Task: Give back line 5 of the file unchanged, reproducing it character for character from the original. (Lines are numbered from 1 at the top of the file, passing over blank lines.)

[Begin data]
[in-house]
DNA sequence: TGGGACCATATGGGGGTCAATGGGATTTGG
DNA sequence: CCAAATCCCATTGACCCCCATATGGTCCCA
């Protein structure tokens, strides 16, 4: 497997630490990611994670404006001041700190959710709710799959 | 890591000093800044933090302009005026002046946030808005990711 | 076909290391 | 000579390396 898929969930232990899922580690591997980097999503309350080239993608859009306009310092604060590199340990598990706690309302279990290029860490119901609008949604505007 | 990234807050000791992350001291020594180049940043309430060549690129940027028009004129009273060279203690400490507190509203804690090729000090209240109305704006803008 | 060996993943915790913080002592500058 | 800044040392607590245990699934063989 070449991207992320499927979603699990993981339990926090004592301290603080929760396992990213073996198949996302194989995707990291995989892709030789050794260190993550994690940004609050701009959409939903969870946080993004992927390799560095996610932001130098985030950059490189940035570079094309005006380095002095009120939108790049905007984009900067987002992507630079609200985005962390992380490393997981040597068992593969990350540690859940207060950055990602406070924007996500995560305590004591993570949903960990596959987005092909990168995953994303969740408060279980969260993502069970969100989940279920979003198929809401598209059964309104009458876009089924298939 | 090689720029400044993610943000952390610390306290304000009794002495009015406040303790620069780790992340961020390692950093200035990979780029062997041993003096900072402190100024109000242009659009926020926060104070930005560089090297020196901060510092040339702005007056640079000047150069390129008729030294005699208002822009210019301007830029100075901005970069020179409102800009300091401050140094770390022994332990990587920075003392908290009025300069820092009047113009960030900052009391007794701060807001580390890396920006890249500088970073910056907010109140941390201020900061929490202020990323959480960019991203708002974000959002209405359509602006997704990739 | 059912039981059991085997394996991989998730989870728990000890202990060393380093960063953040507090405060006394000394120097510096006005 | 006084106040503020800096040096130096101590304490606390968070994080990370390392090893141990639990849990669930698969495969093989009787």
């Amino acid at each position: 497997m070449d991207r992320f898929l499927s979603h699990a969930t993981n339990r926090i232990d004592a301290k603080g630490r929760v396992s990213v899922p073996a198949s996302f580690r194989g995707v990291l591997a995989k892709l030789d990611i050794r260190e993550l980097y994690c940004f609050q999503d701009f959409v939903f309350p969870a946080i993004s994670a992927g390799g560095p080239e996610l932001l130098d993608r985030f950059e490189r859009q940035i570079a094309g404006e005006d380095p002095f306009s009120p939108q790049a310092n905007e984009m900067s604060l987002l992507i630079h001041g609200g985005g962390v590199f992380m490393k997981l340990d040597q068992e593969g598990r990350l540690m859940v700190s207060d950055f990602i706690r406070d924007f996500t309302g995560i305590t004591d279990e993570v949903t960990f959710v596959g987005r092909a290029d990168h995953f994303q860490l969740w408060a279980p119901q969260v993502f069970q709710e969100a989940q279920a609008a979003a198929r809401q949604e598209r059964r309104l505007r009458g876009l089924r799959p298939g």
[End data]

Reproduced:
């Amino acid at each position: 497997m070449d991207r992320f898929l499927s979603h699990a969930t993981n339990r926090i232990d004592a301290k603080g630490r929760v396992s990213v899922p073996a198949s996302f580690r194989g995707v990291l591997a995989k892709l030789d990611i050794r260190e993550l980097y994690c940004f609050q999503d701009f959409v939903f309350p969870a946080i993004s994670a992927g390799g560095p080239e996610l932001l130098d993608r985030f950059e490189r859009q940035i570079a094309g404006e005006d380095p002095f306009s009120p939108q790049a310092n905007e984009m900067s604060l987002l992507i630079h001041g609200g985005g962390v590199f992380m490393k997981l340990d040597q068992e593969g598990r990350l540690m859940v700190s207060d950055f990602i706690r406070d924007f996500t309302g995560i305590t004591d279990e993570v949903t960990f959710v596959g987005r092909a290029d990168h995953f994303q860490l969740w408060a279980p119901q969260v993502f069970q709710e969100a989940q279920a609008a979003a198929r809401q949604e598209r059964r309104l505007r009458g876009l089924r799959p298939g």